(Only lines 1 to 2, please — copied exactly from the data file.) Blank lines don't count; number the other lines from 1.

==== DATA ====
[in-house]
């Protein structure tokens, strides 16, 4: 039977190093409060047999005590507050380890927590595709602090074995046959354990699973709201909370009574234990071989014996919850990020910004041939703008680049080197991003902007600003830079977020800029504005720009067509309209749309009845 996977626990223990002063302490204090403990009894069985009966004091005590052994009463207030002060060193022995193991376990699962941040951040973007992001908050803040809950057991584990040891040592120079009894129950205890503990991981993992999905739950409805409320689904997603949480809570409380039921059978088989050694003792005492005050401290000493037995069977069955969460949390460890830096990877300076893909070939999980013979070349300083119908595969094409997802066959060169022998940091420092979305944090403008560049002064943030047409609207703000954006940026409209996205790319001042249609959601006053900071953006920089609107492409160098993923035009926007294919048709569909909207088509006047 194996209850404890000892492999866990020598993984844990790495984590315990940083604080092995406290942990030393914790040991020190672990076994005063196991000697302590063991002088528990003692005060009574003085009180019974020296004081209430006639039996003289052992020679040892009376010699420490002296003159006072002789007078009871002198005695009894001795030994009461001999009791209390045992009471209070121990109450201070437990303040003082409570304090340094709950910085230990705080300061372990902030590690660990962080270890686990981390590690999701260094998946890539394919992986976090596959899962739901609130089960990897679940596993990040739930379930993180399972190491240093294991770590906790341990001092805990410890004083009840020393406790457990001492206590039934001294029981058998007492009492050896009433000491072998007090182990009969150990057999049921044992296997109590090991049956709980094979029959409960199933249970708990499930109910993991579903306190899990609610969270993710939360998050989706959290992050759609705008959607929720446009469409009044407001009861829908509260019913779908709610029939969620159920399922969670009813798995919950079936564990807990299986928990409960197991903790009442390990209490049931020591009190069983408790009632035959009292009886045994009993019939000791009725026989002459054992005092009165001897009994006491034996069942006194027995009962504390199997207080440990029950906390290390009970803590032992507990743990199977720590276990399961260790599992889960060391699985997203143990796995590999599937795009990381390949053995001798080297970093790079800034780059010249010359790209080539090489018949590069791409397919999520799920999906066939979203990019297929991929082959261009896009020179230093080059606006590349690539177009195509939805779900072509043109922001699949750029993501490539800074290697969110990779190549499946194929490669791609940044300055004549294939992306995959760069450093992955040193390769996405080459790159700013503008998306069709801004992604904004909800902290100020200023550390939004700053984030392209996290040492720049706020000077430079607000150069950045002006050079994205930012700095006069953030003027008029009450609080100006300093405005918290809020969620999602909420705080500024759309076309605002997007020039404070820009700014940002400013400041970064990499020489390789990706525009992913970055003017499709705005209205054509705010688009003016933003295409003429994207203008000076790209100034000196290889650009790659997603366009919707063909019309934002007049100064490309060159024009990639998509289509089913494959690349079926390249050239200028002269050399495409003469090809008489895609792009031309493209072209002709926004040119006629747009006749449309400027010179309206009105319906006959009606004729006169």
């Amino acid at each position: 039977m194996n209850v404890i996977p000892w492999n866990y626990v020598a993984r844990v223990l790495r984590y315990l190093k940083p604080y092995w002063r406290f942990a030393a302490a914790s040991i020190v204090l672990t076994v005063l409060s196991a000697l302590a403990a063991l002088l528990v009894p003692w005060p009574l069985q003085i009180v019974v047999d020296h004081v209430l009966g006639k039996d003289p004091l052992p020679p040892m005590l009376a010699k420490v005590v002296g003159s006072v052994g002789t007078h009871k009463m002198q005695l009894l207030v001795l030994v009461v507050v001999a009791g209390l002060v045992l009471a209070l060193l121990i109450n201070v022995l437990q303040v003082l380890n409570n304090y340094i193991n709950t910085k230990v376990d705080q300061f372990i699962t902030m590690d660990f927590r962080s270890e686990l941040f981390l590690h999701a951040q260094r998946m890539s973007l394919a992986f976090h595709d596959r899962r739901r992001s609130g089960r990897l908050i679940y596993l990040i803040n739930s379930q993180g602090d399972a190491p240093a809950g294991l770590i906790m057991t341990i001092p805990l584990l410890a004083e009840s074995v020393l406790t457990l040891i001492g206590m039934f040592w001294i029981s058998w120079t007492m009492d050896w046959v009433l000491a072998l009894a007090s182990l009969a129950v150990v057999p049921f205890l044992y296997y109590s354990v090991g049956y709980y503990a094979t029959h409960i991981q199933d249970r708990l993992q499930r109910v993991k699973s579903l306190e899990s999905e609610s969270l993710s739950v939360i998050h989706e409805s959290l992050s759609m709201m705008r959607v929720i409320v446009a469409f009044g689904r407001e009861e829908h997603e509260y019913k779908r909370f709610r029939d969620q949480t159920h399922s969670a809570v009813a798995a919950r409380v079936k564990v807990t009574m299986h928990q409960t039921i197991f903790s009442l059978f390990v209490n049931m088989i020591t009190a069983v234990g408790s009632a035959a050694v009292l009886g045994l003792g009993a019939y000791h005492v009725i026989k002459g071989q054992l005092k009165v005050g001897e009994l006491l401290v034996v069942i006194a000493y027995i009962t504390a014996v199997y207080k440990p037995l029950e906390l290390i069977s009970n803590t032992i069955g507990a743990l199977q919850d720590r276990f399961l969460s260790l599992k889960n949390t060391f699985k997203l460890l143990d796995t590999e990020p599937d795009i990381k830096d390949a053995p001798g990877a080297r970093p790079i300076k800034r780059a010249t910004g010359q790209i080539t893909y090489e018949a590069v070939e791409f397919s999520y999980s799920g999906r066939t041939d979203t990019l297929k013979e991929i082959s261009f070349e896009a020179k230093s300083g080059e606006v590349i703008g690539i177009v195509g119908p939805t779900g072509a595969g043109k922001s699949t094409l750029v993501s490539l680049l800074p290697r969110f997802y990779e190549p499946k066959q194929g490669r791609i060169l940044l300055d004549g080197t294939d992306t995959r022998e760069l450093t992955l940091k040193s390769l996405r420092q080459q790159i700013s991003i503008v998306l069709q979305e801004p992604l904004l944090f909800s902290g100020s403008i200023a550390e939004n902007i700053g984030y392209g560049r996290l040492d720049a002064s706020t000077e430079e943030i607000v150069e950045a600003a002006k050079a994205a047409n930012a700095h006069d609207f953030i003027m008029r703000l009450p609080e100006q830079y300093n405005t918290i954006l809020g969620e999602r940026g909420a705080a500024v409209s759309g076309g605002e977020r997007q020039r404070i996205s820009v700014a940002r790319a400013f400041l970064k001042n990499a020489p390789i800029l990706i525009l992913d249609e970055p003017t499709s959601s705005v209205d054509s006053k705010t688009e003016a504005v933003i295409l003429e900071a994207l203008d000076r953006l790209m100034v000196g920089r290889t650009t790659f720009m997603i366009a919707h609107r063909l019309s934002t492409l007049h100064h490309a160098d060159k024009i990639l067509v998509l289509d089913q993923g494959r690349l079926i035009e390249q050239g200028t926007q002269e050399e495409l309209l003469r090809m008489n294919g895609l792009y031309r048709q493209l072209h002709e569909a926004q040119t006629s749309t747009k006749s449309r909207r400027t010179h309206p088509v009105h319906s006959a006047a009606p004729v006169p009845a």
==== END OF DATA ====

[in-house]
């Protein structure tokens, strides 16, 4: 039977190093409060047999005590507050380890927590595709602090074995046959354990699973709201909370009574234990071989014996919850990020910004041939703008680049080197991003902007600003830079977020800029504005720009067509309209749309009845 996977626990223990002063302490204090403990009894069985009966004091005590052994009463207030002060060193022995193991376990699962941040951040973007992001908050803040809950057991584990040891040592120079009894129950205890503990991981993992999905739950409805409320689904997603949480809570409380039921059978088989050694003792005492005050401290000493037995069977069955969460949390460890830096990877300076893909070939999980013979070349300083119908595969094409997802066959060169022998940091420092979305944090403008560049002064943030047409609207703000954006940026409209996205790319001042249609959601006053900071953006920089609107492409160098993923035009926007294919048709569909909207088509006047 194996209850404890000892492999866990020598993984844990790495984590315990940083604080092995406290942990030393914790040991020190672990076994005063196991000697302590063991002088528990003692005060009574003085009180019974020296004081209430006639039996003289052992020679040892009376010699420490002296003159006072002789007078009871002198005695009894001795030994009461001999009791209390045992009471209070121990109450201070437990303040003082409570304090340094709950910085230990705080300061372990902030590690660990962080270890686990981390590690999701260094998946890539394919992986976090596959899962739901609130089960990897679940596993990040739930379930993180399972190491240093294991770590906790341990001092805990410890004083009840020393406790457990001492206590039934001294029981058998007492009492050896009433000491072998007090182990009969150990057999049921044992296997109590090991049956709980094979029959409960199933249970708990499930109910993991579903306190899990609610969270993710939360998050989706959290992050759609705008959607929720446009469409009044407001009861829908509260019913779908709610029939969620159920399922969670009813798995919950079936564990807990299986928990409960197991903790009442390990209490049931020591009190069983408790009632035959009292009886045994009993019939000791009725026989002459054992005092009165001897009994006491034996069942006194027995009962504390199997207080440990029950906390290390009970803590032992507990743990199977720590276990399961260790599992889960060391699985997203143990796995590999599937795009990381390949053995001798080297970093790079800034780059010249010359790209080539090489018949590069791409397919999520799920999906066939979203990019297929991929082959261009896009020179230093080059606006590349690539177009195509939805779900072509043109922001699949750029993501490539800074290697969110990779190549499946194929490669791609940044300055004549294939992306995959760069450093992955040193390769996405080459790159700013503008998306069709801004992604904004909800902290100020200023550390939004700053984030392209996290040492720049706020000077430079607000150069950045002006050079994205930012700095006069953030003027008029009450609080100006300093405005918290809020969620999602909420705080500024759309076309605002997007020039404070820009700014940002400013400041970064990499020489390789990706525009992913970055003017499709705005209205054509705010688009003016933003295409003429994207203008000076790209100034000196290889650009790659997603366009919707063909019309934002007049100064490309060159024009990639998509289509089913494959690349079926390249050239200028002269050399495409003469090809008489895609792009031309493209072209002709926004040119006629747009006749449309400027010179309206009105319906006959009606004729006169």